Try to envision your items as they might be seen in an x-ray and try to not stack your items much to make it easier for the x-ray screener to see things clearly. Do not place jewelry on its own in a bin or a bowl. If you insist on removing jewelry, place the small items into a ziploc bag and then into one of your larger bags. Place your ziploc bag of liquid toiletries separately, too, in a bin with your other items. Place any liquid items for your children in a separate bin, including food items such as yogurt, apple sauce, and baby food. Alert the screener of these items you have for the children so that they can expedite the screening process for them.
After you've divested your own items, then divest your children's items last. Just like with yourself, remove shoes, hats, and anything that is loose. Everything must be screened, including baby carriers, blankets, stuffed animals and toys, which should go through the x-ray. If your stroller is too big to go through the x-ray, or too difficult to collapse, ask the screener if they can manually screen it for you.
Count all of your items as they go into the x-ray machine, and don't go through the metal detector until you see all of your items go on the x-ray belt, even if the screener is beconning you to come through. They'll understand you waiting if you tell them you still have items on that side.
Unless your child is a confident walker, and confident enough to walk through alone, carry your small child or baby through the metal detector. Do not touch the sides, do not let your child touch the sides, just walk through briskly and normally. Hopefully that will be the end of it and you can collect your items. Count them as you collect them, too, to ensure you don't leave anything behind.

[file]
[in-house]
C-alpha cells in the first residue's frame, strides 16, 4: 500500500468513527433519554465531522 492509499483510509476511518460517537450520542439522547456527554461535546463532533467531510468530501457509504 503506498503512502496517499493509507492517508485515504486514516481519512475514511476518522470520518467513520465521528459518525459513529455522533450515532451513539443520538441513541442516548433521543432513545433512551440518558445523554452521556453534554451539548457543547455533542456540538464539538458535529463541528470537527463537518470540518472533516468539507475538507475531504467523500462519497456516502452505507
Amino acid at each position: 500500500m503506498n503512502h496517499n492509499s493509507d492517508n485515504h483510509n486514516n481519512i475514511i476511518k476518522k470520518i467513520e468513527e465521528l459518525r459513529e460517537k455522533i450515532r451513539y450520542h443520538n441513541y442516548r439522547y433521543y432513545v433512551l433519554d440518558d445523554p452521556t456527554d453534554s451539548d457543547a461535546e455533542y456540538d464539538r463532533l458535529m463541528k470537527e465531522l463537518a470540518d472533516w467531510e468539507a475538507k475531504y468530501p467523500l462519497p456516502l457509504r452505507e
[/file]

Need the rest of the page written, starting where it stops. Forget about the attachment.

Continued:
Put your children's shoes on first and get them back in their seats or stroller so that it's easier to collect the rest of your items. When you get to your flight, ask where the family boarding is, and ask for assistance with boarding. Family boarding is no longer the first priority group with most airlines, and it really does take a lot of extra time and energy to get on board when you have little ones with you. The airline personnel might even be able to assist you by holding a baby while you get your things situated.
Once you reach your destination, picking up your items is a breeze compared to getting everything there. If anything is lost, remember your rights. Most airlines will deliver your baggage to you when it is retrieved, and 98% of the time it is returned. The airline will also reimburse you, up to a certain amount for any necessary items you need to purchase until you get your luggage back. When ours was lost in Salt Lake city, Delta Airlines reimbursed us for our lost diapers, baby food, formula, bottles, and a few other items we couldn't go a night without. We got our suitcase the next morning.